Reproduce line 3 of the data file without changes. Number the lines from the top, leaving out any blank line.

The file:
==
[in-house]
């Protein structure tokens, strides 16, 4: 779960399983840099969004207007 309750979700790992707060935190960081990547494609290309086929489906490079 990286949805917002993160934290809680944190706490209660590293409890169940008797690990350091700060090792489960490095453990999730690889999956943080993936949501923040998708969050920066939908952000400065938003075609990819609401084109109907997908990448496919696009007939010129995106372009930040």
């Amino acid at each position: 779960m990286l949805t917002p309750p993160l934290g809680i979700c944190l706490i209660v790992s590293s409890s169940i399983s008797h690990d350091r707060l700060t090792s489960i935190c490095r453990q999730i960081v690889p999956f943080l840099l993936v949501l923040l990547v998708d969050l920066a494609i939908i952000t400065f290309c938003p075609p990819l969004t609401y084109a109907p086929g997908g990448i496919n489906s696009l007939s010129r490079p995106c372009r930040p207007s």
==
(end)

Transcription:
């Amino acid at each position: 779960m990286l949805t917002p309750p993160l934290g809680i979700c944190l706490i209660v790992s590293s409890s169940i399983s008797h690990d350091r707060l700060t090792s489960i935190c490095r453990q999730i960081v690889p999956f943080l840099l993936v949501l923040l990547v998708d969050l920066a494609i939908i952000t400065f290309c938003p075609p990819l969004t609401y084109a109907p086929g997908g990448i496919n489906s696009l007939s010129r490079p995106c372009r930040p207007s």